The Mudson River Project [Festival Review]
By now, you’ve more than likely heard about some of what went down at The Hudson Project‘s inaugural festival gathering two weekends ago. Just a little background info before we get into things: The Hudson Project took place July 11th through the 13th at Winston Farm in Saugerties, NY, which is the grounds of the historic ’94 Woodstock Music Festival. This review is being co-written by blast and Nicky Styles. Well, let’s get into it…
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Full Festival Review + Pictures–>
With any music festival – especially one in its first year – it’s safe to expect there to be some kinks that need to be worked out for future gatherings, and this was definitely the case with Hudson. Yes, by the end of the 3rd day the official #HudsonProject festival hashtag was quickly overrun by the tag, #MudsonProject. And yes, the Red Cross set up shelter for the thousands of “festival refugees” whose cars had been stranded in the mud pits (or parking lots) for hours upon hours, and many were then, rumor has it, forced to bribe those with tractors and tow trucks to pull their car out of the mud. But, let’s not focus on that mess right now and look at the positives that came out of the weekend, because there were one or two..
The best part about Hudson in my eyes, was the lineup. Truly an eclectic list of names, with everybody from Kendrick Lamar to GRiZ to Matt & Kim. This is my type of festival, where I don’t have to listen to EDM for a straight 10 hours or rock out to bands all day; it’s all about the variety for me, and Hudson certainly had that. Let’s check out Nicky Styles’ favorite performances from the weekend…
Nicky Styles’ Top Performers from The Hudson Project
1) Big Gigantic
Big Gigantic definitely took the top spot. The rain during their set sealed the deal for me. It was symbolic of the weekend as a whole really; up until that point, the festival grounds had been sweltering hot, the tents were suffocating with humidity– there was nowhere to run from it. As the sun began to set on Saturday night while Big Gigantic began their performance, the skies opened up and it began to pour. The rain was welcomed by all and the set continued, it truly added to the experience. In my opinion, Big G threw down one of their best sets to date; performing tracks from recent times all the way back to their early days. Little did we know, this rainfall was merely foreshadowing the impending transformation of The Hudson Project into what we’ve all come to know as The Mudson Project.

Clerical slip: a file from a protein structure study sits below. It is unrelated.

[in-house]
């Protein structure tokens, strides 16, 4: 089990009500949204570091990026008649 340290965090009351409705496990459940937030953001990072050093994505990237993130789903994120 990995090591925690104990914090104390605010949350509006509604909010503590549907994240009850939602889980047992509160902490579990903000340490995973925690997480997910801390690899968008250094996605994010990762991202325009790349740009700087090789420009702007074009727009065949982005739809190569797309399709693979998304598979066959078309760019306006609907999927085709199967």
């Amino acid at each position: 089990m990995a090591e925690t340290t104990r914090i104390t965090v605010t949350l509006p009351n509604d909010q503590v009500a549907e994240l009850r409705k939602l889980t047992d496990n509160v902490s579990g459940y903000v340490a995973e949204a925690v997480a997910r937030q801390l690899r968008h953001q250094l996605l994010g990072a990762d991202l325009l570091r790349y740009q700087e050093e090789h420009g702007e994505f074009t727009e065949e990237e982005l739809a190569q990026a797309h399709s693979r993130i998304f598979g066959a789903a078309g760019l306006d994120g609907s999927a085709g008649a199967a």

GRiZ and Savoy were other don’t miss sets. Both were held in the Circus Tent, which pumped bass into the festival’s danceheads all weekend long. If you’re a visual person, you would have loved Savoy’s set. Hudson was a stop on their Mo Lasers Mo Problems tour, and the production is second to none; the symmetry of the laser show is something they strive for and it’s truly beautiful to watch in action. The laser show was perfectly aligned with their set, which really raised the energy level of the crowd to another level.
Between throwing in the live sax, throwback hip hop remixes, and a crowd that spilled out of the tent plenty rows deep, GRiZ’ set was one for the ages. I was also lucky enough to go VIP Saturday night and catch a private after-hours GRiZ + Exmag set. It was a funky, late night dance party that you spend your days and nights dreaming about.
Fans of any artist whose set was cancelled on the infamous Day 3 have plenty of reasons to rant, rave, and be bitter about this festival. It was a day where we saw torrential rains and tornado warnings, I truly feel bad for these people. The diehard Bassnectar fan base was one of the groups that got shafted at Hudson, however knowing Lorin, he will probably make up for it soon.
The Hudson project was such an interesting festival with some highs, and many, many lows; we saw people unite as one, and we saw people abandoned by the company that brought all of us to what was meant to be a magical weekend. It was a day where we saw torrential rains and even tornado warnings in the area. At the end of the day though, your own personal experience comes down to what you make of it. If you’ve been to an extensive amount of festivals, you’re probably laughing at the amateur organization and planning that went into this event. If you’re someone who will have fun no matter what’s thrown at you, then you probably had a blast running through the flood rivers, making mud angels, and sliding down the countless number of mudslides in the campground areas.
There was no shortage of things to complain about, but the moment the music started for each and every set, all of that quickly vanished. Music was the reason people came to the festival and music is the biggest positive that you can take away from the weekend. A diverse lineup, fun crowd, and great visuals to add to the sounds. The organization and logistic aspects of the festival leave room for much improvement for future gatherings and leaves us skeptical about attending next year’s gathering.
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